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Breeders raise concerns over Animal Welfare Bill

Issue: 22/03/2024

Breeders have expressed concerns over the Animal Welfare Bill currently making its way through Parliament.
Conservative MP, Saline Saxby, has seen her Animal Welfare (Import of Dogs, Cats and Ferrets) Bill pass its second reading in the Commons. The aim of the Private Members Bill, which has the support of the government, is to tackle puppy smuggling and many of its measures were in the Kept Animals Bill which was dropped by the government,
It will ban the import of puppies under six months of age as well as heavily pregnant dogs. The Bill will also reduce the number of dogs that can enter Great Britain under the non-commercial pet travel rules from five per person to five per vehicle and three per foot or air passenger.
Alongside these measures it will close the loophole with regards to ear cropped dogs and ban the import of these mutilated animals.
Breeder Lauren Hypson told OUR DOGS, ‘I have been following the Animal Welfare (Import of Dogs, Cats and Ferrets) Bill for some time and its changes and it has just had its second reading.
‘There is a lot of sensationalism about it in the media especially from the “adopt don’t shop” sectors, but I was interested to see how many of your readers may be are aware of the implications of part of Clause 1 of the Bill?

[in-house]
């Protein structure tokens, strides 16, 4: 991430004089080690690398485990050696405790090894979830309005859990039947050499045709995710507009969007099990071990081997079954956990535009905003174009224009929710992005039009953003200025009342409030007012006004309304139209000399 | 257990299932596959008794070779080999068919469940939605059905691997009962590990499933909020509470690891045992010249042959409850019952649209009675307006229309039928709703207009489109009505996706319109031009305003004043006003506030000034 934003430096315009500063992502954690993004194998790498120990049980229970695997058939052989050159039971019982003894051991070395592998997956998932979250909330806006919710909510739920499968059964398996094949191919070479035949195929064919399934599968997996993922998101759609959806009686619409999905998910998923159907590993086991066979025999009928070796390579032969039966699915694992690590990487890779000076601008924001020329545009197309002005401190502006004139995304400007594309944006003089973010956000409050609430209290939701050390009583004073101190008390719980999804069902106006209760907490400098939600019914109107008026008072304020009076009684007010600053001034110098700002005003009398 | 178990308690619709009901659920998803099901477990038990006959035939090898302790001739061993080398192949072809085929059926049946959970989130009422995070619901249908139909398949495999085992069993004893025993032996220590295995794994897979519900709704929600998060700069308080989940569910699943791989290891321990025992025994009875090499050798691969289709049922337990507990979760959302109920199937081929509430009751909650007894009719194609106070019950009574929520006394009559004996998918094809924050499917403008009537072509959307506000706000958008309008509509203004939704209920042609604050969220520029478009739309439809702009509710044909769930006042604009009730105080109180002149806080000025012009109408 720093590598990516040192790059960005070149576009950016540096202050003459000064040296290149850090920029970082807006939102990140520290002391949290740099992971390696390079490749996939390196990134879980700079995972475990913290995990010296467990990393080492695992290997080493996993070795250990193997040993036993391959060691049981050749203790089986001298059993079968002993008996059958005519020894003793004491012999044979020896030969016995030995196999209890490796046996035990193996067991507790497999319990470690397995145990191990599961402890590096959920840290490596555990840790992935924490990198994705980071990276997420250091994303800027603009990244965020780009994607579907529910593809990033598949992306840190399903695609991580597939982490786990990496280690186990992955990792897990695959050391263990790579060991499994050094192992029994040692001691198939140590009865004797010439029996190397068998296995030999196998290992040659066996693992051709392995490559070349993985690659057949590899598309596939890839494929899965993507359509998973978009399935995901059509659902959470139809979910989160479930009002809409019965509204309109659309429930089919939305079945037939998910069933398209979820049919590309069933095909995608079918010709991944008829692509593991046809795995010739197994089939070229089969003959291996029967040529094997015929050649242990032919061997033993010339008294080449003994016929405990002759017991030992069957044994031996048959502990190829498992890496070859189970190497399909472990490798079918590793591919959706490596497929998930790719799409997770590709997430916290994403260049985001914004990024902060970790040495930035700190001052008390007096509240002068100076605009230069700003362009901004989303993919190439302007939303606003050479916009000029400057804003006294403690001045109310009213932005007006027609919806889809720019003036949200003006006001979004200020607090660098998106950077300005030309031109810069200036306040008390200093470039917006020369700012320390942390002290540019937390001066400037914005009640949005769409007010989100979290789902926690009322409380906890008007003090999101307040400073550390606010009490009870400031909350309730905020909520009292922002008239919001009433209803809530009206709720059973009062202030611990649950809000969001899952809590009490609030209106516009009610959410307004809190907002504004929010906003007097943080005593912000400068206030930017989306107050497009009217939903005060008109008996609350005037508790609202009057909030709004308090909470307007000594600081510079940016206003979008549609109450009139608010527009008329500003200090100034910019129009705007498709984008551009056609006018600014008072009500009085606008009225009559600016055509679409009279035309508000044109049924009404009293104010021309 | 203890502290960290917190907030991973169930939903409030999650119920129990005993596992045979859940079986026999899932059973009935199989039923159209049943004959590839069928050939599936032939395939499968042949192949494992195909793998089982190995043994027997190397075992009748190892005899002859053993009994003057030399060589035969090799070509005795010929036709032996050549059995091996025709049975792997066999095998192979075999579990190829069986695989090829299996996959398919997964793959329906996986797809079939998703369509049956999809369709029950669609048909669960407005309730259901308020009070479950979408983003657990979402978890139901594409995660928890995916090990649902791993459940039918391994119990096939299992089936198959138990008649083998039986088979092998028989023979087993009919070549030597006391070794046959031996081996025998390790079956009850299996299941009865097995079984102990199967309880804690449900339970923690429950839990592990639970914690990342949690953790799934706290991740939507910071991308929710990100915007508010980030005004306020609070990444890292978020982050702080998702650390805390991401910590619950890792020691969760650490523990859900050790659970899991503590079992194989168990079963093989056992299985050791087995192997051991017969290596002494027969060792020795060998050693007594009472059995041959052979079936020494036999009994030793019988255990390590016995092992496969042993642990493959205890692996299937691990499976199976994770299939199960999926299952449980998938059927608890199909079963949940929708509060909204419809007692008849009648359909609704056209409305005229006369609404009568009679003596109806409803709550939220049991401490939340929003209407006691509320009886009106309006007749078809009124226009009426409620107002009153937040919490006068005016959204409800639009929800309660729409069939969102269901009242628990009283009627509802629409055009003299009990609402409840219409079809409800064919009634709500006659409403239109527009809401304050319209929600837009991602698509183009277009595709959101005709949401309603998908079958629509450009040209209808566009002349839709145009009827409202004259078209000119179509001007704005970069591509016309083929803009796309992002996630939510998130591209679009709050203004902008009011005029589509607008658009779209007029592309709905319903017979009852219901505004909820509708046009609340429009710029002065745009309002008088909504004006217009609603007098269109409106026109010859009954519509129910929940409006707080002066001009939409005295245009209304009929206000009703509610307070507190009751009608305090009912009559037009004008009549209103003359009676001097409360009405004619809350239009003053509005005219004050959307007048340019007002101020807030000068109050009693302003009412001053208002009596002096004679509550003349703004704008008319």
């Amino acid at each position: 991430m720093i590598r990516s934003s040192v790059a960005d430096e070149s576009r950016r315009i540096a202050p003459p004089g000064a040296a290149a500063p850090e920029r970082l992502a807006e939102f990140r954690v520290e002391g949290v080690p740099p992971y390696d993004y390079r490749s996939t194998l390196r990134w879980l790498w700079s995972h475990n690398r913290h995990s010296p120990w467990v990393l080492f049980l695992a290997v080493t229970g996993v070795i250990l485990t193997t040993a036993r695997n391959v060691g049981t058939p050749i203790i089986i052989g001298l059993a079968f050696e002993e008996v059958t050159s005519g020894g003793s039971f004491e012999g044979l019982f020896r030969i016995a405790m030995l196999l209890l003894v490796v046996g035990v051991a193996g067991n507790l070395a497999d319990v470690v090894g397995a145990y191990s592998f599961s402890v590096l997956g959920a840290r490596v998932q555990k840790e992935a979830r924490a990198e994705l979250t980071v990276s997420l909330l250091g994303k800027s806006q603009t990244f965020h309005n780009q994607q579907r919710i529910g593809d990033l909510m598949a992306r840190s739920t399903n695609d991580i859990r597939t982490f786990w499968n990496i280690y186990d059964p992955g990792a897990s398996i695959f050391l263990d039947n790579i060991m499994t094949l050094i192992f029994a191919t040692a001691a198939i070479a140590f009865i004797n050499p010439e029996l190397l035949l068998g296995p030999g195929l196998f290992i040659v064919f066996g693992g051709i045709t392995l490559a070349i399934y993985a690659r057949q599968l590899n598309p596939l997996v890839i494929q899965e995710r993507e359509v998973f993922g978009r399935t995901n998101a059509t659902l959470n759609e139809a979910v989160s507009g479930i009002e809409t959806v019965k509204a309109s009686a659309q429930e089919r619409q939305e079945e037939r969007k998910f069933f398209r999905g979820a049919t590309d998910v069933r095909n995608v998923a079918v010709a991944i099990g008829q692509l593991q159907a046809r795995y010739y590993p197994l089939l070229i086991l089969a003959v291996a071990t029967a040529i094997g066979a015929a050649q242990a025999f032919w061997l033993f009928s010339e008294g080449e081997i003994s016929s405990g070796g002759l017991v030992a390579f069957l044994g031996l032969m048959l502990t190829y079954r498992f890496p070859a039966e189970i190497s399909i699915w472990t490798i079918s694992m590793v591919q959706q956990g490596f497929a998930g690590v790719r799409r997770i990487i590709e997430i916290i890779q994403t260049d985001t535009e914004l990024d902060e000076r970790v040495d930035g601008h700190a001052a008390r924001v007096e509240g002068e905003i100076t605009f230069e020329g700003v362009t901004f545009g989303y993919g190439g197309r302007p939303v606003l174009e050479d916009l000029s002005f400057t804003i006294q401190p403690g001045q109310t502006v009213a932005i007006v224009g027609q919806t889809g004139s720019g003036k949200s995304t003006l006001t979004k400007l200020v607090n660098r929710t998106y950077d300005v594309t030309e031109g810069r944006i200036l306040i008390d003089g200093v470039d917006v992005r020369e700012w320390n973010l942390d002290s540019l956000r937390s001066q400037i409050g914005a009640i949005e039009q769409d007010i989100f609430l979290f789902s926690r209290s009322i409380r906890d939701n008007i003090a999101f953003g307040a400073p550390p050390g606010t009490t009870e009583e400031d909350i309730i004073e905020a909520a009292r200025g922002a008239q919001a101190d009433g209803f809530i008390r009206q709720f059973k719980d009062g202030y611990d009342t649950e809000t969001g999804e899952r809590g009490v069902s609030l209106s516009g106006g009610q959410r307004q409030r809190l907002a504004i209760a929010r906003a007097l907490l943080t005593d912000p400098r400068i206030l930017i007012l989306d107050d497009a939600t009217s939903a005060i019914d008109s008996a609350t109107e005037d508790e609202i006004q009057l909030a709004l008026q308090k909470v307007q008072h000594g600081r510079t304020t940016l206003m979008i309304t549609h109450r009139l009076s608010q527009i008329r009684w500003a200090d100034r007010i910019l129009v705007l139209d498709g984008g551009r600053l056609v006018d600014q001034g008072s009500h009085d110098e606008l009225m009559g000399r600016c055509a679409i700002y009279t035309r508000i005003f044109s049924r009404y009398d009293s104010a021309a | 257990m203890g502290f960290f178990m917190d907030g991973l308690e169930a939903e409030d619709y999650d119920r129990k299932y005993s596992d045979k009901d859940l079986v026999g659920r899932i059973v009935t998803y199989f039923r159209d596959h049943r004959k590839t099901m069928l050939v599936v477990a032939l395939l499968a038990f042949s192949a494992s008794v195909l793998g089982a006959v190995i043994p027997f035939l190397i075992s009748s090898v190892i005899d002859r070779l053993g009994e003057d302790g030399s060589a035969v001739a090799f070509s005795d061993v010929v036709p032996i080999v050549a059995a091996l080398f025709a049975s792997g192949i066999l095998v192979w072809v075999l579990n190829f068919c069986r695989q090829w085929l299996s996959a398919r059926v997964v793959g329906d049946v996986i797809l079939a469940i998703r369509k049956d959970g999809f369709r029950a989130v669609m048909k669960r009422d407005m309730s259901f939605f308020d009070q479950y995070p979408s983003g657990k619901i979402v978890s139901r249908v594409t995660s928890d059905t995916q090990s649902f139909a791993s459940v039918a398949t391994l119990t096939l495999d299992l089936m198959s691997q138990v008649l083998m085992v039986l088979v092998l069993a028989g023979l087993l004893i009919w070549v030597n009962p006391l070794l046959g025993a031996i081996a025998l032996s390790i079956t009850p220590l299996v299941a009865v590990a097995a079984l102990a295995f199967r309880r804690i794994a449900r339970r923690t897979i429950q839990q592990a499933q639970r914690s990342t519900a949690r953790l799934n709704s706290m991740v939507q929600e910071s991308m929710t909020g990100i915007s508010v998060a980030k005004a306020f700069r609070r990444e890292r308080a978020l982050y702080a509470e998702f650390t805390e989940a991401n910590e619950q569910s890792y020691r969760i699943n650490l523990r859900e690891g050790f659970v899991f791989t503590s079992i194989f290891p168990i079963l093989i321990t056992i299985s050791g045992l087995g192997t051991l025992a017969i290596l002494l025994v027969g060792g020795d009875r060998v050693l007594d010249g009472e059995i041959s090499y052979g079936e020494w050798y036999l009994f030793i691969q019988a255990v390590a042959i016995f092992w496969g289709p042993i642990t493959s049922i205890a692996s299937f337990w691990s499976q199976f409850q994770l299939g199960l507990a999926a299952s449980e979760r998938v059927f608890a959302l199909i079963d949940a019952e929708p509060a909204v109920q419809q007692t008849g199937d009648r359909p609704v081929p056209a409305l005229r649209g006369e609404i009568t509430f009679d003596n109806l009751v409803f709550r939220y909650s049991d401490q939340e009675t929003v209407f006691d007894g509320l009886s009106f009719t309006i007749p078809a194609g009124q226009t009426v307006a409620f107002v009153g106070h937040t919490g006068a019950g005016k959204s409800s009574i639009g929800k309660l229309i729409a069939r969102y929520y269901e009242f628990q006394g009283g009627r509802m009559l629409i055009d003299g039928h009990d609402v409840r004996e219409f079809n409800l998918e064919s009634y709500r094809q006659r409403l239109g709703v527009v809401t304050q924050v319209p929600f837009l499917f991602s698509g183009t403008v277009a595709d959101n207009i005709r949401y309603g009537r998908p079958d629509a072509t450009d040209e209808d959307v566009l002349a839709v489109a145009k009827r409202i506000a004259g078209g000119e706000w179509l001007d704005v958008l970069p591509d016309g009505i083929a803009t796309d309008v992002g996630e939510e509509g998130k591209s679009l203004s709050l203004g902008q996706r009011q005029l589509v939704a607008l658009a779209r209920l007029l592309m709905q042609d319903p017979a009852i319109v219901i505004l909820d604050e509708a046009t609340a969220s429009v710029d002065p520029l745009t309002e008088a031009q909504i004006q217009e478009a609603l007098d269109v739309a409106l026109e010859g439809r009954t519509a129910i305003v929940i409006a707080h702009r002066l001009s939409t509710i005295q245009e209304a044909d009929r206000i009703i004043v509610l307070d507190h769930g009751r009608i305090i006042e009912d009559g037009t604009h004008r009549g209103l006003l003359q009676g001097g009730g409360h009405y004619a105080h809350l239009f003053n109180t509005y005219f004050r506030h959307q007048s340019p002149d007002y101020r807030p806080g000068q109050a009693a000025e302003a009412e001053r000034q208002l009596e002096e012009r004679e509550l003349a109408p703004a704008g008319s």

‘Clause 1 has honourable points however alongside these the clause is also seeking to ban imports of dogs under the age of 6 months? Most people may think this only relates to commercial transit or to smugglers but it will affect ALL imported dogs (and cats).


‘For those of us that import new blood into our breeds from abroad, or rely on these to get started in breeds where breeding with the UK population comes with restrictions and limitations imposed by others in the breed I wonder how much impact this will have overall? 
‘Especially also on the vulnerable native breeds where they seem to be more popular outside of the UK, and also on rare breeds from other countries with worldwide breeding programs and low numbers worldwide?
‘This could be extremely problematic for UK breeders looking to improve lines and lower coefficient of inbreeding as well as improve their breeds health overall.
‘It can often be difficult to adjust an older dog to a new environment especially as they’re just becoming a teenager and also making it difficult for them to adjust to a new life, and new language. So behaviourally dogs will be affected.
‘Not to mention the breeders abroad may not be able to keep dogs for so long meaning they’ll either place the dogs elsewhere or it will limit who can import based on expensive kennelling fees until the dog comes of age, and then how is that better for a young dogs welfare to be raised in kennels? So financially and again behaviourally as well as the welfare of confining a young dog to a kennelled life amongst strangers in their most formative months!
‘Also, I noted that amongst the stakeholders mentioned (Dogs Trust and RSPCA) the Royal Kennel Club has not been mentioned nor has a public consultation taken place amongst the pedigree enthusiasts, and this Bill has taken to the Commons the week after the biggest dog show in Europe and the most prestigious in the world with barely any a mention from our KC or advocates?
‘In the media this is being touted as the puppy smuggling bill so I doubt many people are realising the wider implications for themselves and their breeds in its relation to themselves.
‘This will not affect puppy smugglers, they will continue to find ways to flout the law. This part of Clause 1 will only affect those who import for the betterment of their breeding programs and breed.